Between phone calls with clients on another day in the financial trenches at Raymond James & Associates, I brainstormed for a good topic to pontificate upon to the readers of this fine publication, and I hope you’ll agree I found it.
Undoubtedly, anyone who has turned on CNBC or picked up The Wall Street Journal in the last month has noticed that volatility has re-entered the market. On January 29th of this year, the Dow Jones Industrial Average reached an all-time high of 26,584.28. From January 30th to February 9th, the Dow shed 2,591 points, or 9.7 percent. The period preceding this market correction was one of unparalleled calm. Since November 2016, when President Trump was elected, the markets had gone in one direction: Up. For well over a year, investors were lulled to sleep by a feeling of safety and unmitigated enthusiasm.
Regardless of what triggered the correction — tax cuts, interest rate hikes from the Federal Reserve, or other factors — it’s clear that volatility has reared its ugly head back into the market. In the midst of the correction, I remember walking over to the coffee shop in the mall next door to my office, where one of the baristas who serves me every day (and who knows I’m in the business) asked me point blank, “Are you okay? I heard it was the worst day ever in the stock market.”
In response, I smiled, nodded, collected my latte and settled comfortably into a window seat with the spy novel I was reading, because I knew that everything was just fine in our financial markets. The Trump Administration’s tax cut has boosted earnings. Unemployment is at a record low. Worker productivity is up.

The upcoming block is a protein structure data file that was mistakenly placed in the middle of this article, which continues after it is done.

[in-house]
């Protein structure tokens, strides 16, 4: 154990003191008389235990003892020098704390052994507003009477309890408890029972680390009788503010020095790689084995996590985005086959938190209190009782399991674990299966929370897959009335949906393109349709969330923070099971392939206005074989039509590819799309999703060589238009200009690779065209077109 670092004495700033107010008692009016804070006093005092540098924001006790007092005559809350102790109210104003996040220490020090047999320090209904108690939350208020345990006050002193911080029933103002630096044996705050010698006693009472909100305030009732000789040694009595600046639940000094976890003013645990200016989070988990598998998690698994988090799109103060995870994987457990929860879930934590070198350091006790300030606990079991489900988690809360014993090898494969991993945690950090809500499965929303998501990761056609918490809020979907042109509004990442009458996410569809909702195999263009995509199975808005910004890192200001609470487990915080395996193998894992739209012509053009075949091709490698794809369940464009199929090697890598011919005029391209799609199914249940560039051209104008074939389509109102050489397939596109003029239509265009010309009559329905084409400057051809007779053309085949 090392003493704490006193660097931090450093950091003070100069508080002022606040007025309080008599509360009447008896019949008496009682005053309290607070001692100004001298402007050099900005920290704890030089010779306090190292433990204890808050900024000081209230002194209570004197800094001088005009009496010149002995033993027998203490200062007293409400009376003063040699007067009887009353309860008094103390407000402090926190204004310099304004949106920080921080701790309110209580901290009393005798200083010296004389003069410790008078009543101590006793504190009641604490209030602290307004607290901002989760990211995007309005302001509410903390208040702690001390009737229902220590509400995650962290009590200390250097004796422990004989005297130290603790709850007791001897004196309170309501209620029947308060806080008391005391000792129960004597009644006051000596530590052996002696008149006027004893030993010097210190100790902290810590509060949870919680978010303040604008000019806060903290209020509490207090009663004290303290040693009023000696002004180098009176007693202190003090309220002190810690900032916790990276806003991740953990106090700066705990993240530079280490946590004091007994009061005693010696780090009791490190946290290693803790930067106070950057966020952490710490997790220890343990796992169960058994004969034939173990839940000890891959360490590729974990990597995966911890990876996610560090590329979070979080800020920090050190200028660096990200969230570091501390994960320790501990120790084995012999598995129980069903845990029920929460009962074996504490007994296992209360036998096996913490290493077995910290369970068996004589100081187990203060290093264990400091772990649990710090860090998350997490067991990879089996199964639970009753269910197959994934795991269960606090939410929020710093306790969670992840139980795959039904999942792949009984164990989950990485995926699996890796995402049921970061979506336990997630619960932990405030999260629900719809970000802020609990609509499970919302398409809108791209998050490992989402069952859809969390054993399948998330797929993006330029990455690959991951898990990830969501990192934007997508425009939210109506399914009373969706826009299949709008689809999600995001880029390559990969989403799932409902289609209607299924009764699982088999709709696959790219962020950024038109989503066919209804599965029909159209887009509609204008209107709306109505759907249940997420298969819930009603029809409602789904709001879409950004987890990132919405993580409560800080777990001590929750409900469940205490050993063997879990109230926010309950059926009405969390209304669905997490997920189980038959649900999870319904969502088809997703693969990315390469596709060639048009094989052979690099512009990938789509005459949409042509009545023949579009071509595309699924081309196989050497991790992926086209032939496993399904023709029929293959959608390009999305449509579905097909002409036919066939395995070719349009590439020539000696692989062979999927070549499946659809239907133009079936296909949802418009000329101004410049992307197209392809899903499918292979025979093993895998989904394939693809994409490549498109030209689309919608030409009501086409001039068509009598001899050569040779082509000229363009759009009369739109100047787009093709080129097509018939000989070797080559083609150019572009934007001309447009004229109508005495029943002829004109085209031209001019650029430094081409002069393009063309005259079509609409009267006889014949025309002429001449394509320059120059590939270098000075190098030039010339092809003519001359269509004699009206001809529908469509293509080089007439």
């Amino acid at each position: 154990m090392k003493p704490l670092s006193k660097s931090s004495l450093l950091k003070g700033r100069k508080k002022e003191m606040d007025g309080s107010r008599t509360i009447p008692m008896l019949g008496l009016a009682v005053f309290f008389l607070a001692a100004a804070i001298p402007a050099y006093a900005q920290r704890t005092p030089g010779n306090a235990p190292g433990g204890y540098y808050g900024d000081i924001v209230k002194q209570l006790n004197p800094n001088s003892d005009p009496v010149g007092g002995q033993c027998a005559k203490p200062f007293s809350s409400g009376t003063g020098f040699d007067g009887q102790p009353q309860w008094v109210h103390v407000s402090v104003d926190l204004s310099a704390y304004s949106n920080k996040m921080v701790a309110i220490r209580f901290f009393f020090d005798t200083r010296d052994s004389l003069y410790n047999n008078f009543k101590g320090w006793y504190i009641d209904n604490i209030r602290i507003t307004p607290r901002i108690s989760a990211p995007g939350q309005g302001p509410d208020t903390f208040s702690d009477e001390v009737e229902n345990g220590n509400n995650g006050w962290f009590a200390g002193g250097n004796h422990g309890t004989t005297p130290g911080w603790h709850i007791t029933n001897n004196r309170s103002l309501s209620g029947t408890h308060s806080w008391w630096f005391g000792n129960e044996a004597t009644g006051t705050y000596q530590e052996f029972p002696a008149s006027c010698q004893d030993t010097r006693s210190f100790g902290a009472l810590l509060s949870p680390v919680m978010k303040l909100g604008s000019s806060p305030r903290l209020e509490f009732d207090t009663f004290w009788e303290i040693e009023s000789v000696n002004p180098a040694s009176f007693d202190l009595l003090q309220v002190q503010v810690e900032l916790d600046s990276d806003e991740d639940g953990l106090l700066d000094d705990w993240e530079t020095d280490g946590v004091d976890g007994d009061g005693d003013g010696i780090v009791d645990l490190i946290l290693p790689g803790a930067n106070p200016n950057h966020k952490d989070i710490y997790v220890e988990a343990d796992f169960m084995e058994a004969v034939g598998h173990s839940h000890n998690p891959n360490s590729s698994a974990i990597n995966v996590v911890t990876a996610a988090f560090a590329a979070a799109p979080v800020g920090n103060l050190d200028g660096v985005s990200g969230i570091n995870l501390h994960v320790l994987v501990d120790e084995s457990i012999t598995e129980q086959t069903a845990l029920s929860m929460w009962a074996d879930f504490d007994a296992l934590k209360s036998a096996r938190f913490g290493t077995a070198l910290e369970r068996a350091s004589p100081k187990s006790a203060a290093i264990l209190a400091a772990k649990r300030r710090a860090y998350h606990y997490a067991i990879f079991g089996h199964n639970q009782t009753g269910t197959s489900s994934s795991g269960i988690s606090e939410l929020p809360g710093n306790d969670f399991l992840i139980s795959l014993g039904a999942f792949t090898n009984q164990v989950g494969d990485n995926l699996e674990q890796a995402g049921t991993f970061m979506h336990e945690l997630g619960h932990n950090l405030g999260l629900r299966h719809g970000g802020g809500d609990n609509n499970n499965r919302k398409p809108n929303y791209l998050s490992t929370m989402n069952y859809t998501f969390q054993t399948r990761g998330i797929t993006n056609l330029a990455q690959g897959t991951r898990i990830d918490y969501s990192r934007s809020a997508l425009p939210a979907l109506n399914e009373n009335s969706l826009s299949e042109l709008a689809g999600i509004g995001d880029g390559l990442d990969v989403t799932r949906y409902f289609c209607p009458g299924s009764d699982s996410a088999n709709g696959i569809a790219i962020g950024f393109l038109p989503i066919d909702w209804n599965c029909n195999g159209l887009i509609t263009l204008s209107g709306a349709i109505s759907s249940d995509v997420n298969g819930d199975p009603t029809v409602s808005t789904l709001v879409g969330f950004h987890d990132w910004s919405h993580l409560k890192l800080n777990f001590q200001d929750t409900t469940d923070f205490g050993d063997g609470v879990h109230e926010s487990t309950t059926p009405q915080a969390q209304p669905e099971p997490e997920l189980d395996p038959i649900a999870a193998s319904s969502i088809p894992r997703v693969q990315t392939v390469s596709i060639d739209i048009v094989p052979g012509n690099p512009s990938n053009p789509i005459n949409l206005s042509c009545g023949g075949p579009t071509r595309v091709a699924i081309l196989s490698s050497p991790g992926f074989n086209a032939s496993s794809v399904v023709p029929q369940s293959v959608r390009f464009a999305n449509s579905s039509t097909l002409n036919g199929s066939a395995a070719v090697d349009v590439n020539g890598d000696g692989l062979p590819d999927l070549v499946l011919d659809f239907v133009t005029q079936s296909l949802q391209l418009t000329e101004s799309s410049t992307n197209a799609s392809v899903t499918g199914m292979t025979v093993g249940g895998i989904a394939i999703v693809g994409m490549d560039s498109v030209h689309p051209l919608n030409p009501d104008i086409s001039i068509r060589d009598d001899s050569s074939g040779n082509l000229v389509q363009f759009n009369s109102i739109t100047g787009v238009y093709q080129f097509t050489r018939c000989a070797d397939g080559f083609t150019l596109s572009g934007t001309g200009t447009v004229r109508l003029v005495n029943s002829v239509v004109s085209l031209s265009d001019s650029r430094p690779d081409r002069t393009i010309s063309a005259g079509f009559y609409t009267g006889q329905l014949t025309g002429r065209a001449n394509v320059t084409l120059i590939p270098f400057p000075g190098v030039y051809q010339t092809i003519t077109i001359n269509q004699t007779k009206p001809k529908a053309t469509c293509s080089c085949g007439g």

I could go on ad infinitum. The media does an excellent job of creating fear out of uncertainty, and this event was no different. Yes, the 1,100-point drop was the worst single-day loss in the history of the Dow — but as a percentage of the index, it didn’t come close to touching Black Monday in 1987, an event of which I’m sure many readers have vivid memories.
My point is this: I regularly tell my clients to disregard the majority of media reporting about the markets, as much of it is based on fear and hype. It is my belief that prudent investors follow two fundamental principles to achieve success over the long term: time in the market and diversification.
With this in mind, I was surprised at how emotional some investors — none of whom are my clients — reacted to the market correction. In the same coffee shop, I talked to one man who told me he was ready to dump all of his Amazon stock and take a loss. I reminded him of the principles I mentioned above and told him to remain calm, rather than letting fear disrupt his investment strategy.
As we move into a new month, and the market reacts to the latest news (Trump’s proposed tariffs on steel and aluminum), the market has again entered choppy waters. My advice remains, “Fear not.” Remain steadfast in your approach to the market. Divorce emotion, use logic, and your portfolio is designed to prevail through the present turbulence, and through any temporary market cycle you may encounter in the future.
Patrick S. Mullins
Patrick Mullins is a Financial Advisor with Raymond James & Associates, Inc., Member New York Stock Exchange/SIPC located at 2900 Highway 280, Suite 100, Birmingham, AL 35223. He can be contacted at 205.879.0016 or Patrick.Mullins@RaymondJames.com. Views expressed are not necessarily those of Raymond James & Associates and are subject to change without notice. Information contained herein was received from sources believed to be reliable, but accuracy is not guaranteed. Information provided is general in nature, and is not a complete statement of all information necessary for making an investment decision, and is not a recommendation or a solicitation to buy or sell any security. Past performance is not indicative of future results. There is no assurance these trends will continue or that forecasts mentioned will occur. Please keep in mind that diversification does not ensure a profit or protect against a loss. Investing always involves risk and you may incur a profit or loss. No investment strategy can guarantee success. The Dow Jones Industrial Average is an unmanaged index of 30 widely held securities. It is not possible to invest directly in an index.
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